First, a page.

It’s been a long and winding road to the publication of the Government’s draft Air Quality Plan.
The Supreme Court ordered Ministers to draw up the proposals in 2015. Then, in November, the High Court ruled that the Government’s first effort would not do enough to tackle pollution, and gave it until 24th April 2017 to produce a new one.
When that deadline arrived, Environment Secretary Andrea Leadsom asked for an extension until after the upcoming election, but this was denied by the Court. The Government was then forced to publish its draft by 9th May, which it did.
So, now that we finally have the draft Plan, what was in it? Not as much as all the hype might have led us to expect. There was very little detail about the diesel scrappage scheme that had been mooted in advance, and even less about a ‘toxin tax’ but there was plenty of smoke and mirrors. Here are our six observations:
1. Clean Air Zones
The most significant part of the Government’s draft Air Quality Plan is Clean Air Zones – so much so, in fact, that they published a separate document explaining how they might operate. The noteworthy thing about that document is its expansiveness. You might think from the existing example of London that Clean Air Zones are about imposing fees on the dirtiest vehicles travelling through them. But the Government puts a range of other policies under their banner, including awareness campaigns and support for ultra-low emission vehicles (ULEVs).
2. Leaving it to local authorities
The Government’s Plan leaves two questions open – where will the boundaries of Clean Air Zones be drawn? And what kinds of policies will apply within them? It believes that the decision should be left in the hands of local authorities. There are some who will argue that this is a healthy example of devolution in practice, but others might see it more as the Government dodging responsibility for tough policies – particularly with an election approaching. From a practical perspective, it means that we’ll be left waiting even longer for answers, as individual local authorities come up with their own plans.
3. The joys of driving Euro 6
Some Clean Air Zones, including London’s, will end up charging diesel vehicles – but one thing the Air Quality Plan does make clear is that this won’t include the newest models. It specifies that diesels meeting Euro 6 emissions standards (those built since 2014) will not be subject to any charges. This offers a degree of reassurance to people buying or leasing diesel vehicles today.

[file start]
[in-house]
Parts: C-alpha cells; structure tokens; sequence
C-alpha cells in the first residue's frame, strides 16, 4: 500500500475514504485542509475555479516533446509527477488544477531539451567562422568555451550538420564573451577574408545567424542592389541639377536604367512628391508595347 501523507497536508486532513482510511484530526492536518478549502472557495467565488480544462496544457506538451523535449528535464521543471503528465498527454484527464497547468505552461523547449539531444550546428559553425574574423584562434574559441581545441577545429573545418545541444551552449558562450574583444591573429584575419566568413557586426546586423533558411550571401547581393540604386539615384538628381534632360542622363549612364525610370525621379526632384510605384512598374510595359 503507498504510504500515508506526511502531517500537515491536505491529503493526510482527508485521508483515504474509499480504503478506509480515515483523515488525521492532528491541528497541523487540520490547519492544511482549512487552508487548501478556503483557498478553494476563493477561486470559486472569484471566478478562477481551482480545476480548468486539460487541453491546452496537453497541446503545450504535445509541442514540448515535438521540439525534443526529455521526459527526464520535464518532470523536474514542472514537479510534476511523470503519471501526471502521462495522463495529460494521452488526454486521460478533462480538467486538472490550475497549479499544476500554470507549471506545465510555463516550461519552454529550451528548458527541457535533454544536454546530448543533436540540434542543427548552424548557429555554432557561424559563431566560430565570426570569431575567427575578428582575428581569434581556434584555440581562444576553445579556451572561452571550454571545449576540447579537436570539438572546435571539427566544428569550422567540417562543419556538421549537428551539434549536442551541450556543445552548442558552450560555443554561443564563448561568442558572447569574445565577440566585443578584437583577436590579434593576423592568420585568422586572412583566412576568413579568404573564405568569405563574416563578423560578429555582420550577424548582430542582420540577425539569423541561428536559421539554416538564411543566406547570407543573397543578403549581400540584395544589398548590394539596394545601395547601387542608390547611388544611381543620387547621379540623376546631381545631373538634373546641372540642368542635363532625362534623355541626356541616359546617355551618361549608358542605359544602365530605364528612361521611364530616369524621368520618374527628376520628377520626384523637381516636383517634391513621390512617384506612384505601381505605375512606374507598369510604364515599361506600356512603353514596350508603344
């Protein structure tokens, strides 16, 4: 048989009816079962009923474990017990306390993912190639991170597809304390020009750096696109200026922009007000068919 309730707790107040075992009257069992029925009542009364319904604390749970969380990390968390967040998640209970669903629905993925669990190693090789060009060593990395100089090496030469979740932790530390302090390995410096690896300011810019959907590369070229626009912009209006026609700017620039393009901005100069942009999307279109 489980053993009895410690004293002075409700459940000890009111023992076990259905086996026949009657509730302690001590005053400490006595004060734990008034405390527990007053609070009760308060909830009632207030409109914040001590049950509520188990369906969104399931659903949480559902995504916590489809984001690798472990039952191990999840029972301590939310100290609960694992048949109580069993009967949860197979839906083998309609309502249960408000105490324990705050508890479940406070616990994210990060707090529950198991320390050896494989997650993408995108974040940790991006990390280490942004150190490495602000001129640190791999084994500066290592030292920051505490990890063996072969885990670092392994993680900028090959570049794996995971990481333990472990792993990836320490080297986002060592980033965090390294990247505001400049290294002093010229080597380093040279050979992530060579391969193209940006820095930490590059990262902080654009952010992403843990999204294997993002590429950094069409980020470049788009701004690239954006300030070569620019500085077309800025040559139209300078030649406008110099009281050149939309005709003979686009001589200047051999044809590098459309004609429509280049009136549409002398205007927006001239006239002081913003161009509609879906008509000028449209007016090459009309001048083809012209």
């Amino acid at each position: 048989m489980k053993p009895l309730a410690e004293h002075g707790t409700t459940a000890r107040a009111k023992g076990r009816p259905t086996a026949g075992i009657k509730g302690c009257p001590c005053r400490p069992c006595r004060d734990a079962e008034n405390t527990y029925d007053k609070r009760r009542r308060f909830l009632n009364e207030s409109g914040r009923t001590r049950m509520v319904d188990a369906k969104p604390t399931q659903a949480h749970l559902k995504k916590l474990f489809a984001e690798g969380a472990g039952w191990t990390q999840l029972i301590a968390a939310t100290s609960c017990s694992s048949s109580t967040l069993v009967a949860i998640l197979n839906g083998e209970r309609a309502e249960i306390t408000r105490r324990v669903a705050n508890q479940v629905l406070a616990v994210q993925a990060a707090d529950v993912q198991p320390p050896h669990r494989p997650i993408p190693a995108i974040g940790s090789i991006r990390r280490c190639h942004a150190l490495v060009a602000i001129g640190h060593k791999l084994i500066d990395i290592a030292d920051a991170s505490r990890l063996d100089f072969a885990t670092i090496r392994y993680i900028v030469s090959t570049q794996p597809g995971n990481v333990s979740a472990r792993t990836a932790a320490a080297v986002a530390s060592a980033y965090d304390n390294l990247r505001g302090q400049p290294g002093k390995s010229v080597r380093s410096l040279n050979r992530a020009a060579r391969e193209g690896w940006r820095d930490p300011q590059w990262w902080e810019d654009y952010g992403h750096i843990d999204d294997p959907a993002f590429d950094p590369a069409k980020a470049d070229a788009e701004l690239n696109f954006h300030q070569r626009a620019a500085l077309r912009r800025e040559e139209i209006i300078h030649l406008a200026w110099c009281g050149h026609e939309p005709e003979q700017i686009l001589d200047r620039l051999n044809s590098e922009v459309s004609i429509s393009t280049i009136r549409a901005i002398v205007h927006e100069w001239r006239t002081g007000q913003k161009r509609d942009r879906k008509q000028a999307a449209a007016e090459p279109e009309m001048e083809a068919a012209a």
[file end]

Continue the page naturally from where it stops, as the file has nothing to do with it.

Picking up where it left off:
4. Question marks over scrappage
A lot of politicians, including the Mayor of London, are eager for a scrappage scheme that will help diesel motorists with the transition to cleaner vehicles. This is something that is considered, in quite some detail, in the technical report that accompanies the Air Quality Plan. However, there’s no clear enthusiasm for it in the consultation document itself. It merely says that
Some have suggested that a targeted scrappage scheme… could be developed
– but stops short of proposing such a scheme.
5. Wait for the Budget
The Government will continue to explore the appropriate tax treatment for diesel vehicles and will engage with stakeholders ahead of making any tax changes at Autumn Budget 2017.
6. Have your say
The Air Quality Plan is up for consultation until 15th June – enabling everyone to have a say on the policies, with a final plan published by 31 July. To submit your views, complete the online survey here
This elongated process, which might have been settled years ago, creates further uncertainty for motorists. We hoped that the Government’s draft Air Quality Plan would contain more actual planning than it does. We’ll now have to wait a while longer to have a proper sense of what their policies are.
Matthew Walters, Head of Consultancy Services LeasePlan UK
For further information please speak to the LeasePlan Account Management team, alternatively contact a member of the LeasePlan Consultancy Services team.
Tel: 0344 371 8032
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